1. Intercultural Competence


People in Europe are increasingly in touch with other cultures not only due to new methods of communication (emails, Internet, social media) or easy transport systems but also due to migration. It is usual for most of us to work with or teach people who are new to the UK. Adjusting to a new culture doesn’t happen overnight. A migrant comes to a new home country with established beliefs values and cultural conventions. They are in-built - a person’s normal way of seeing things. A migrant may need support (from teachers, colleagues, neighbours) to adjust to the new culture. 


Anyone who has lived in a foreign country will understand that adjustments concern little things and big things. The further you go, the more adjustments you need to make. Imagine migrating to a very different culture from your own and think how many cultural mistakes you would make every day. Are there things you would not know how to do? How long would you survive without help? 

The Iceberg model


Culture can be pictured as an iceberg: Only the top of the iceberg can be seen above the water line. What is underneath is invisible. It is a much larger part and the powerful foundation. Visible elements of a culture are things like dress, music, food, gestures, greetings and architecture. Invisible elements of a culture are values and beliefs, world views, rules of a relationship, approach to the family, gender differences, attitudes to rules - just to name a few.


The Iceberg model implies that the visible parts of culture are just expressions of its invisible parts. It also points out that it can be hard at times to understand people with different cultural backgrounds. We may spot the visible parts of their “iceberg”, but we cannot immediately see what the foundations that these parts rest upon are.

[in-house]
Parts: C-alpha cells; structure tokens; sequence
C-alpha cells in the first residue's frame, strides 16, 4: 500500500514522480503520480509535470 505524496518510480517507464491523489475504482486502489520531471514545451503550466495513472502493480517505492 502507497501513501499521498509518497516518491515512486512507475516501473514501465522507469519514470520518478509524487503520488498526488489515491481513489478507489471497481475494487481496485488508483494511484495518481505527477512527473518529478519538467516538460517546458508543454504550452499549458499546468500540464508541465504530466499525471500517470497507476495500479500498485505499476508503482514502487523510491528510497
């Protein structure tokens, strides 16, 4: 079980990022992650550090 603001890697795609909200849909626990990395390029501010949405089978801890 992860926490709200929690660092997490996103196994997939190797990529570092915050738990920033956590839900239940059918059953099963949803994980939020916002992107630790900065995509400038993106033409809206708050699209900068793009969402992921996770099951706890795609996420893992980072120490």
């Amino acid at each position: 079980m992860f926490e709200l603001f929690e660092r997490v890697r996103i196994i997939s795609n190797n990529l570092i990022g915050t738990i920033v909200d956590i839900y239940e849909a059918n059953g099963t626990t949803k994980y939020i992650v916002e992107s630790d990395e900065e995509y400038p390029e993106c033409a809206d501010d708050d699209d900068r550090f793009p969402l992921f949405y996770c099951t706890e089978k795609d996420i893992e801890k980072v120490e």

a) In order to be interculturally competent

  • you have to be aware of your own culture and its specific phenomena

  • you have to be aware that your culture is not known all over the world

  • you have to understand that there is always a possibility of cultural misunderstandings when you are dealing with other cultures

  • you have to be open-minded

  • you have to be willing to adapt and adjust

Take time to think about your qualities. Is it easy for you to interact with people from different cultures or do you need to develop your intercultural skills?

Questions to think about

How differences and similarities between your own and other people’s cultural behavior may change or affect attitudes, expectations, communication and working practices?

  • conception of time
  • decision-making process
  • perceptions of status and role
  • attitudes to men and women
  • communication style
  • conventions
  • attitudes to emotion
  • levels of hierarchy and formality

To discuss in group about intercultural competences

Exercise 1

A migrant employee comes late for work. You are a supervisor. What is your reaction when he is late for:

a) two minutes

b) five minutes

c) fifteen minutes

d) an hour 

And how would the employee respond? What might be his excuse? What kind of excuses would be acceptable?

Exercise 2

You are a supervisor. An employee new to the UK agrees with everything you say and it looks like he has understood your instructions but after a while he is doing everything in his own way. What do you do? What may cause this kind of behavior? How will you proceed?

Exercise 3

You work closely with a new migrant but you are not friends with her. You don’t tell her anything about your private life because you want to separate work and socializing. Your migrant colleague asks frequently about the well-being of your parents and your children. You don’t like her questions because they seem too private to you. What do you do? Why do you think she is asking?

Exercise 4

You are a cleaner and you are working with a migrant as a pair. You have finished your work for today when the supervisor comes to see you. Your migrant colleague starts working again even though everything has been done already. What do you think is the reason for her reaction? What should you do?

Exercise 5

You are a teacher in vocational education. You know that there has been a misunderstanding between a migrant student and some other students. The migrant student has often been absent after the incident. When you talk to the migrant student, he just smiles and says that everything is okay. You don’t think this is true. What do you do? What do you think might cause his behavior?